Classic Joubert syndrome (JS) is characterized by three primary findings: A distinctive cerebellar and brain stem malformation called the molar tooth sign (MTS). Hypotonia. Developmental delays. Often these findings are accompanied by episodic tachypnea or apnea and/or atypical eye movements. In general, the breathing abnormalities improve with age, truncal ataxia develops over time, and acquisition of gross motor milestones is delayed. Cognitive abilities are variable, ranging from severe intellectual disability to normal. Additional findings can include retinal dystrophy, renal disease, ocular colobomas, occipital encephalocele, hepatic fibrosis, polydactyly, oral hamartomas, and endocrine abnormalities. Both intra- and interfamilial variation are seen.
Peroxisome biogenesis disorder 1A (Zellweger)
MedGen UID:
1648474
Concept ID:
C4721541
Disease or Syndrome
Zellweger spectrum disorder (ZSD) is a phenotypic continuum ranging from severe to mild. While individual phenotypes (e.g., Zellweger syndrome [ZS], neonatal adrenoleukodystrophy [NALD], and infantile Refsum disease [IRD]) were described in the past before the biochemical and molecular bases of this spectrum were fully determined, the term "ZSD" is now used to refer to all individuals with a defect in one of the ZSD-PEX genes regardless of phenotype. Individuals with ZSD usually come to clinical attention in the newborn period or later in childhood. Affected newborns are hypotonic and feed poorly. They have distinctive facies, congenital malformations (neuronal migration defects associated with neonatal-onset seizures, renal cysts, and bony stippling [chondrodysplasia punctata] of the patella[e] and the long bones), and liver disease that can be severe. Infants with severe ZSD are significantly impaired and typically die during the first year of life, usually having made no developmental progress. Individuals with intermediate/milder ZSD do not have congenital malformations, but rather progressive peroxisome dysfunction variably manifest as sensory loss (secondary to retinal dystrophy and sensorineural hearing loss), neurologic involvement (ataxia, polyneuropathy, and leukodystrophy), liver dysfunction, adrenal insufficiency, and renal oxalate stones. While hypotonia and developmental delays are typical, intellect can be normal. Some have osteopenia; almost all have ameleogenesis imperfecta in the secondary teeth.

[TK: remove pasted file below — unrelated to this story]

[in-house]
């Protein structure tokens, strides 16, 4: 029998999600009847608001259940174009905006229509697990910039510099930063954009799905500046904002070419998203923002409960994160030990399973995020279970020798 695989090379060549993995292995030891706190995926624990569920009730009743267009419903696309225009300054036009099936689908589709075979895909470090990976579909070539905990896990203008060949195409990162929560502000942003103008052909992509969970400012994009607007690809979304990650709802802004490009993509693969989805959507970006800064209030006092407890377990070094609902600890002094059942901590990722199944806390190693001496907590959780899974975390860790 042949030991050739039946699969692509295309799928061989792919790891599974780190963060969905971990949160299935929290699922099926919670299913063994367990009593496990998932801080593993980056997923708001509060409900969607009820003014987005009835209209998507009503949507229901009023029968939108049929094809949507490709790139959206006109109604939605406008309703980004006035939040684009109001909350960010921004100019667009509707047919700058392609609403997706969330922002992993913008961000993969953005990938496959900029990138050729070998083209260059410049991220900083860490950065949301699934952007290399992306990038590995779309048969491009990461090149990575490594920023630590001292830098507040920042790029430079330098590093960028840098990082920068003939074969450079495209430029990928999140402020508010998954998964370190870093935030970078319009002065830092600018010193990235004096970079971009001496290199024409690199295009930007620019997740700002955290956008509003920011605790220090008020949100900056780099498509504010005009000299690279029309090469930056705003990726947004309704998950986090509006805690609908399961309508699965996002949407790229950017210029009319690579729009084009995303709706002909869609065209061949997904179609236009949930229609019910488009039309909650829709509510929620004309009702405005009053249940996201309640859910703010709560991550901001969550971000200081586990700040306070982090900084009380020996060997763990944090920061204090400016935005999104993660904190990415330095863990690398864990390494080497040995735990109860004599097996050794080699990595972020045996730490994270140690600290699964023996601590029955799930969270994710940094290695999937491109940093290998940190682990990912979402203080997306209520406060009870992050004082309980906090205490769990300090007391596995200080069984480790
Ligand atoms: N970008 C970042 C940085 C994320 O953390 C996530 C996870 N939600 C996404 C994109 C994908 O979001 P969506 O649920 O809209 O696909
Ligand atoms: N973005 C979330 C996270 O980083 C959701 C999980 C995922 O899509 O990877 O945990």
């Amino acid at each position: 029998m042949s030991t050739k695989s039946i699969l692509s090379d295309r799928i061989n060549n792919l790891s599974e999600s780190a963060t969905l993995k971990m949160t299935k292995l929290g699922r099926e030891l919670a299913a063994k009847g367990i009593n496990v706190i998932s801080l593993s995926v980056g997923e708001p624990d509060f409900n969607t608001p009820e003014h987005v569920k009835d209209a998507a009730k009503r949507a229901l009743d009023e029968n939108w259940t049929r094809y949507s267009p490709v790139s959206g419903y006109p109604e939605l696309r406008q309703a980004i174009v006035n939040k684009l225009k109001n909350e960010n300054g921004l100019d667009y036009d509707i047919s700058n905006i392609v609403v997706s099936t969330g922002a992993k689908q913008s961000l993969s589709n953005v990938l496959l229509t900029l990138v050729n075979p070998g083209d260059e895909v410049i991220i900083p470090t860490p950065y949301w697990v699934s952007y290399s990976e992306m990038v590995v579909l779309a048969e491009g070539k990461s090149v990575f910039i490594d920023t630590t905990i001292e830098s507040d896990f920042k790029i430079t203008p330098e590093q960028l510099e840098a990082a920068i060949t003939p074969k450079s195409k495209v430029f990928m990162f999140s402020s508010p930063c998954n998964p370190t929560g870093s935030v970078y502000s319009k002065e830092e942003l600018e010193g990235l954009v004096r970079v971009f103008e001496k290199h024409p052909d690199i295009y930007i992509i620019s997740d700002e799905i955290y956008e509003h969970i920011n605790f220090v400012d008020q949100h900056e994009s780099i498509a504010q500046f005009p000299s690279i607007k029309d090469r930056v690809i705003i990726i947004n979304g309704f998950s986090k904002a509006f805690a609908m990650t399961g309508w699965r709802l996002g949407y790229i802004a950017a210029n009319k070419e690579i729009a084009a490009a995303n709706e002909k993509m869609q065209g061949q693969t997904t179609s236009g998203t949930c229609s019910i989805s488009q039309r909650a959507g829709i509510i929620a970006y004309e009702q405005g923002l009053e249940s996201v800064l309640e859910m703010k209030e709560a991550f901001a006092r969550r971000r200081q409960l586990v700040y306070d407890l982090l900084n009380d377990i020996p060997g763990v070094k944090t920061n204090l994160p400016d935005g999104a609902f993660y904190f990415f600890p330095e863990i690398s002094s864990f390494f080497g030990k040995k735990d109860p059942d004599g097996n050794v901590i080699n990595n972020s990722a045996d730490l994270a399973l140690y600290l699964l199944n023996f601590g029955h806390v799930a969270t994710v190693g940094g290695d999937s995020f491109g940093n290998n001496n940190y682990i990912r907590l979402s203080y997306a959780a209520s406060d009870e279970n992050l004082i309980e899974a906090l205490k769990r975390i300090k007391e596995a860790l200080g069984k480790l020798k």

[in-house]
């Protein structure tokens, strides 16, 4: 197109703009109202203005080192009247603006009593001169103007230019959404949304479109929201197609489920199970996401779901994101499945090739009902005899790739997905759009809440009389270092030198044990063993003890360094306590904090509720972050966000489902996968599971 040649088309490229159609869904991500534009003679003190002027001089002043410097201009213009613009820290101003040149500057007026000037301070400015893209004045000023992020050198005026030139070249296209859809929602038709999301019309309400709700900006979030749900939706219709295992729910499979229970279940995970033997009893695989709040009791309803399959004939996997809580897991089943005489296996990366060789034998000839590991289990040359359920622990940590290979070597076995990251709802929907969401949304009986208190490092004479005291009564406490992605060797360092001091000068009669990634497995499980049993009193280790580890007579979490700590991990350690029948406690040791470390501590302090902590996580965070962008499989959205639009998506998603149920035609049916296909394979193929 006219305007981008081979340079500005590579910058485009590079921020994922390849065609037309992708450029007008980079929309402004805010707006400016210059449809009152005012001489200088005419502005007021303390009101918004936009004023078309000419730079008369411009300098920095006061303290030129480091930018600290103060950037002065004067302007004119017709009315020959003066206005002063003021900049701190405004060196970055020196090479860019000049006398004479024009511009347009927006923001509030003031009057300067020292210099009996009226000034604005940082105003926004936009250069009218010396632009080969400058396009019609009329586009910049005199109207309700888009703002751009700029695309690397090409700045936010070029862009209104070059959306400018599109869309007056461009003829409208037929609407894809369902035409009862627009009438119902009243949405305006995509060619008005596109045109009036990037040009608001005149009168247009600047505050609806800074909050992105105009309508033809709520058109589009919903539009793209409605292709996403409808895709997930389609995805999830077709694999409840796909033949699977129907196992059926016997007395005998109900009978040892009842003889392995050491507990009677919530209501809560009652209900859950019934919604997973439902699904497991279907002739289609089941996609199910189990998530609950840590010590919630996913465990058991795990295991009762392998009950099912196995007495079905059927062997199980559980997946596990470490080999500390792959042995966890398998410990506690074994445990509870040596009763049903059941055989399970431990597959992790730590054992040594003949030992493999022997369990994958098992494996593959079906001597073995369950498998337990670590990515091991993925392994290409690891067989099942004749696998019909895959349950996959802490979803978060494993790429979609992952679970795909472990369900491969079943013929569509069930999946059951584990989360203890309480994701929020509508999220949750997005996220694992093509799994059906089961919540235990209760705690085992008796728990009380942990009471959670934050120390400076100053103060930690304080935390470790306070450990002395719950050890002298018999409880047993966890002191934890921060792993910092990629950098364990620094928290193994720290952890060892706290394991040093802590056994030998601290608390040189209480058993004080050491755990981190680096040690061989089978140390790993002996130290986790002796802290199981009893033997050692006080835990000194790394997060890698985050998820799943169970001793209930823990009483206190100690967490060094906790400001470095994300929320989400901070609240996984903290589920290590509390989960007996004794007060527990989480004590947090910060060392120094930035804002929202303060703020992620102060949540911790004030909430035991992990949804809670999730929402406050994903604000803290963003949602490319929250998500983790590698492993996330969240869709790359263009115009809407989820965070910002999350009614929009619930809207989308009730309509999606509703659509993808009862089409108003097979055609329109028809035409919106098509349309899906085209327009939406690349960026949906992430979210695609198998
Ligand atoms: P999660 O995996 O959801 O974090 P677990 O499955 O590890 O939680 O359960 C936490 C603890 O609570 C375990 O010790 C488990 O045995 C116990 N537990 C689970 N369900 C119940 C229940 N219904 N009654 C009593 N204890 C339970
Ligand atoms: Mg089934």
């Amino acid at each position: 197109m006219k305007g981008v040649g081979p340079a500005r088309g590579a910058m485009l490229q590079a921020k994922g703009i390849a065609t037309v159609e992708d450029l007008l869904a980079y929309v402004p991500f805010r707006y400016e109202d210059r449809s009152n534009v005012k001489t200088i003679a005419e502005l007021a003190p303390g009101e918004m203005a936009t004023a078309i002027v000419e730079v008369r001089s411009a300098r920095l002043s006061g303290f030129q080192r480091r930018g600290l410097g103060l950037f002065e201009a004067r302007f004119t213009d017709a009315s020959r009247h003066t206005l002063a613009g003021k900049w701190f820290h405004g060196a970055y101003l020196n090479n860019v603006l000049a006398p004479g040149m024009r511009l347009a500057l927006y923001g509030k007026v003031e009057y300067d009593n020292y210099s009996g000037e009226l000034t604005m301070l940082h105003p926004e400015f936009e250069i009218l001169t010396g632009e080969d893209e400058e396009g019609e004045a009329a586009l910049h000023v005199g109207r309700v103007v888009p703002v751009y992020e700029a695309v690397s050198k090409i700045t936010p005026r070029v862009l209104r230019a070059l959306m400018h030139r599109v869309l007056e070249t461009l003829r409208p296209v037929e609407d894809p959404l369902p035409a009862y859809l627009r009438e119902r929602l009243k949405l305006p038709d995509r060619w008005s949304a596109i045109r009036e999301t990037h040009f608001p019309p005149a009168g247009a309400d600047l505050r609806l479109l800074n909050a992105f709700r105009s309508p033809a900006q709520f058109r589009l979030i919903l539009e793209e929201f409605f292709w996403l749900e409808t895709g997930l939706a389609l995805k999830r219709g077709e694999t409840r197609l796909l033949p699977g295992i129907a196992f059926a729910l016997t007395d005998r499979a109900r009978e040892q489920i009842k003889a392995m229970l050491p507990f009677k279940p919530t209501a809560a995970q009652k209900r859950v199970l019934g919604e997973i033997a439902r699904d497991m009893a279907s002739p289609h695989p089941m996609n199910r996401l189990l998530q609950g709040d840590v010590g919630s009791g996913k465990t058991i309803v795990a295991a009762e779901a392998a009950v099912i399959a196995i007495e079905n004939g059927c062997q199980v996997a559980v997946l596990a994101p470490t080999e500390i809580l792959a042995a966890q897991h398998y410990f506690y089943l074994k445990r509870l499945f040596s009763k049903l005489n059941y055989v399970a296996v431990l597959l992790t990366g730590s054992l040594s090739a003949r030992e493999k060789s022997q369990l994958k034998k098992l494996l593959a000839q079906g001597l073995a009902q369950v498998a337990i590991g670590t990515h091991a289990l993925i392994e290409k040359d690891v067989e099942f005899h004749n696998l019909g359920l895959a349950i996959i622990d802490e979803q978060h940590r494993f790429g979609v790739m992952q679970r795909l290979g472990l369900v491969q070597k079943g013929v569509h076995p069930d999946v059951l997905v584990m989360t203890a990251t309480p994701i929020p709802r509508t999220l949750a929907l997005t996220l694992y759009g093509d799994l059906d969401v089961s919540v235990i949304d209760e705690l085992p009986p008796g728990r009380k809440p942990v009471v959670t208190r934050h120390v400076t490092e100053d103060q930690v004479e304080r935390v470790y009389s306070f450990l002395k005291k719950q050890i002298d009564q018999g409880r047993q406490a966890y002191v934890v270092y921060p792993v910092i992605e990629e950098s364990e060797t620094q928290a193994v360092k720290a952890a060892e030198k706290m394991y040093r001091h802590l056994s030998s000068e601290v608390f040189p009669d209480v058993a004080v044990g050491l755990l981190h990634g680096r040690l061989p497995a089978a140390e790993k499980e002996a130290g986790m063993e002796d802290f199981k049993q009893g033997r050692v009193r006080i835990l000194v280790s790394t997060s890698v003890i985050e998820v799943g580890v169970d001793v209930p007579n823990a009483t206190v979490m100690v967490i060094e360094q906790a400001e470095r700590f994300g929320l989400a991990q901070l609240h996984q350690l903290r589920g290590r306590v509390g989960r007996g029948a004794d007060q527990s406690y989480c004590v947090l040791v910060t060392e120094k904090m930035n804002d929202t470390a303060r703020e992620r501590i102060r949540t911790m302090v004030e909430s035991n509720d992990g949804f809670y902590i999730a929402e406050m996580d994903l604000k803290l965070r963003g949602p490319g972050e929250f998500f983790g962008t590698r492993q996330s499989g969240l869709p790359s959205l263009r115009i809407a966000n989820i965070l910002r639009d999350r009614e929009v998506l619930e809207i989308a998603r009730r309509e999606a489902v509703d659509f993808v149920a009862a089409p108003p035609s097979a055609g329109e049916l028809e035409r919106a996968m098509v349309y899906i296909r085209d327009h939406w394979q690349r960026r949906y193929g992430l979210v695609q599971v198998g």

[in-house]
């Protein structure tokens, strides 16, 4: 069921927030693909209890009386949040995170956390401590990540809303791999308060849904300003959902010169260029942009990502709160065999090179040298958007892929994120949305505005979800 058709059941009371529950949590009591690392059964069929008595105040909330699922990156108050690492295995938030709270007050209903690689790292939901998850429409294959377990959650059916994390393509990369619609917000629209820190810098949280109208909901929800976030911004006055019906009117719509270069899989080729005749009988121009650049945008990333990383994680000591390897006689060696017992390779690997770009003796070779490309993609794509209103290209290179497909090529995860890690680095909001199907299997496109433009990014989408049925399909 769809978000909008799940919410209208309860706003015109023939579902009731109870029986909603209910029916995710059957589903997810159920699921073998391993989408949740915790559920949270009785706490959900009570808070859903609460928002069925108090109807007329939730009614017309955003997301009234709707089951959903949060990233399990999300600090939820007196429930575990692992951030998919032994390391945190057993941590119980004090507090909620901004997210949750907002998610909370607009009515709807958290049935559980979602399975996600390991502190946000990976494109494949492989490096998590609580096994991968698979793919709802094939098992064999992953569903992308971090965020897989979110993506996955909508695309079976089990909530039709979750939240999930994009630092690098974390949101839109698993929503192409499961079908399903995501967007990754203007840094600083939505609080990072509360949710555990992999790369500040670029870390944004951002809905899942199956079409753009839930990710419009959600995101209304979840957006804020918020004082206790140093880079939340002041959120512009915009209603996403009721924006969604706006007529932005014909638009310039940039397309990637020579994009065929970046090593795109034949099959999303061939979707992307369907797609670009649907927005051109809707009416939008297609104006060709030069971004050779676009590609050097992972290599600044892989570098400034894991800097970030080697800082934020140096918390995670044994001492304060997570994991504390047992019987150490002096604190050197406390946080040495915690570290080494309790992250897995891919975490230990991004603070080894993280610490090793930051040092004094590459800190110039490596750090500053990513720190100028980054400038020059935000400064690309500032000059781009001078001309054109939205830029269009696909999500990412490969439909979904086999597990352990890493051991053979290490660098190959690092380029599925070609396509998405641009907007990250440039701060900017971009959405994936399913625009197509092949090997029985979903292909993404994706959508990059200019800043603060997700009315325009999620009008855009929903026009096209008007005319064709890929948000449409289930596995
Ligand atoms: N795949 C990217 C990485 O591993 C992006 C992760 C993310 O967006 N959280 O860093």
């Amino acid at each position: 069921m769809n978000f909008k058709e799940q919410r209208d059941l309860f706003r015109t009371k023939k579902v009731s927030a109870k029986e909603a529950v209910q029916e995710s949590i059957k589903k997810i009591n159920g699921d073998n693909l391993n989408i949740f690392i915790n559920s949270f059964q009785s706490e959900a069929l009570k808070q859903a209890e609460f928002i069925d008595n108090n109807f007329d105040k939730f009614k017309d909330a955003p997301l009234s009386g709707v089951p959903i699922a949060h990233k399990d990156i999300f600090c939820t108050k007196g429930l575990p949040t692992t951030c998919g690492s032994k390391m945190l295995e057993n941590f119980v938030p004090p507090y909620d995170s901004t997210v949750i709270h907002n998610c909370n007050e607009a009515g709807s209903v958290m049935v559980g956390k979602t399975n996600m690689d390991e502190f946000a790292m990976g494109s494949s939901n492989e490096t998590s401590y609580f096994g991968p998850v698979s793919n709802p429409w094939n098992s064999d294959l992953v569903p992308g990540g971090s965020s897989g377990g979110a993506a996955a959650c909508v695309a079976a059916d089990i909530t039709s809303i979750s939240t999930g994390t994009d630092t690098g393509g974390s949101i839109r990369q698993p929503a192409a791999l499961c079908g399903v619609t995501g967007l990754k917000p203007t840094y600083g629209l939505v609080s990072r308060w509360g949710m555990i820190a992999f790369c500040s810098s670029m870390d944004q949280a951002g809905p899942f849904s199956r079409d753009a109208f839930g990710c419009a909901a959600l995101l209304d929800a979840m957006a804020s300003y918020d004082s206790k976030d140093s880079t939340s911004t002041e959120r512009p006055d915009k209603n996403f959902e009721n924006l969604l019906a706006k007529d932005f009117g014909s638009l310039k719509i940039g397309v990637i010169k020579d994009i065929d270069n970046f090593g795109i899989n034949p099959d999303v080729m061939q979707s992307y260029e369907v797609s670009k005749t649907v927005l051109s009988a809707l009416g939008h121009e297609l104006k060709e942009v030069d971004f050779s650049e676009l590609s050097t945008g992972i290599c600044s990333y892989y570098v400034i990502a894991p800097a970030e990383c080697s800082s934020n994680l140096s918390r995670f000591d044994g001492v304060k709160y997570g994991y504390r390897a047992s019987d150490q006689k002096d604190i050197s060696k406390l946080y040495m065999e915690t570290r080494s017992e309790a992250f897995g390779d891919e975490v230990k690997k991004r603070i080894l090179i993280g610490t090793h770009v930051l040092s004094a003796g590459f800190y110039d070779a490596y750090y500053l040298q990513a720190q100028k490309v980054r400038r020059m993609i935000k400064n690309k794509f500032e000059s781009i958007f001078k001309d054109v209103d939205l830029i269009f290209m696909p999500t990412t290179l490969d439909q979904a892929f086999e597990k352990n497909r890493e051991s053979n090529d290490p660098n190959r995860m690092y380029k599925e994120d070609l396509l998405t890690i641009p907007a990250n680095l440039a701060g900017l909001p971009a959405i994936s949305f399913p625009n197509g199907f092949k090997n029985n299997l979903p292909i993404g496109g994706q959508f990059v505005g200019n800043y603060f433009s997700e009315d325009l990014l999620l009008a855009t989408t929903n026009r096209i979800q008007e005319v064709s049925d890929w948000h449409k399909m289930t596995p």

Intellectual disability, autosomal dominant 58
MedGen UID:
1648488
Concept ID:
C4748195
Disease or Syndrome
Intellectual disability-hypotonic facies syndrome, X-linked, 1
MedGen UID:
1676827
Concept ID:
C4759781
Disease or Syndrome
Alpha-thalassemia X-linked intellectual disability (ATR-X) syndrome is characterized by distinctive craniofacial features, genital anomalies, hypotonia, and mild-to-profound developmental delay / intellectual disability (DD/ID). Craniofacial abnormalities include small head circumference, telecanthus or widely spaced eyes, short triangular nose, tented upper lip, and thick or everted lower lip with coarsening of the facial features over time. While all affected individuals have a normal 46,XY karyotype, genital anomalies comprise a range from hypospadias and undescended testicles, to severe hypospadias and ambiguous genitalia, to normal-appearing female external genitalia. Alpha-thalassemia, observed in about 75% of affected individuals, is mild and typically does not require treatment. Osteosarcoma has been reported in a few males with germline pathogenic variants.
Developmental and epileptic encephalopathy, 80
MedGen UID:
1684779
Concept ID:
C5231418
Disease or Syndrome
Developmental and epileptic encephalopathy-80 (DEE80) is an autosomal recessive neurologic disorder characterized by the onset of refractory seizures in the first year of life. Patients have severe global developmental delay and may have additional variable features, including dysmorphic or coarse facial features, distal skeletal abnormalities, and impaired hearing or vision. At the cellular level, the disorder is caused by a defect in the synthesis of glycosylphosphatidylinositol (GPI), and thus affects the expression of GPI-anchored proteins at the cell surface (summary by Murakami et al., 2019). For a discussion of genetic heterogeneity of DEE, see 308350. For a discussion of genetic heterogeneity of GPI biosynthesis defects, see GPIBD1 (610293).
Poirier-Bienvenu neurodevelopmental syndrome
MedGen UID:
1684718
Concept ID:
C5231482
Disease or Syndrome
Poirier-Bienvenu neurodevelopmental syndrome (POBINDS) is a neurologic disorder characterized in most cases by early-onset seizures and variably impaired intellectual development (ID). The severity of neurologic impairment is highly variable: some patients may have refractory seizures and be bedridden with no meaningful speech, whereas others may have treatment-responsive seizures and achieve normal psychomotor development (summary by Li et al., 2019).
Neurodevelopmental disorder with hypotonia, neonatal respiratory insufficiency, and thermodysregulation
MedGen UID:
1716098
Concept ID:
C5394091
Disease or Syndrome
Neurodevelopmental disorder with hypotonia, neonatal respiratory insufficiency, and thermodysregulation (NEDHRIT) is a severe autosomal recessive disorder characterized by neonatal respiratory distress, poor feeding, and impaired global development. Affected individuals are unable to walk or speak and have poor or absent eye contact. Some patients may develop seizures (summary by Wagner et al., 2020).
Microcephaly 26, primary, autosomal dominant
MedGen UID:
1779629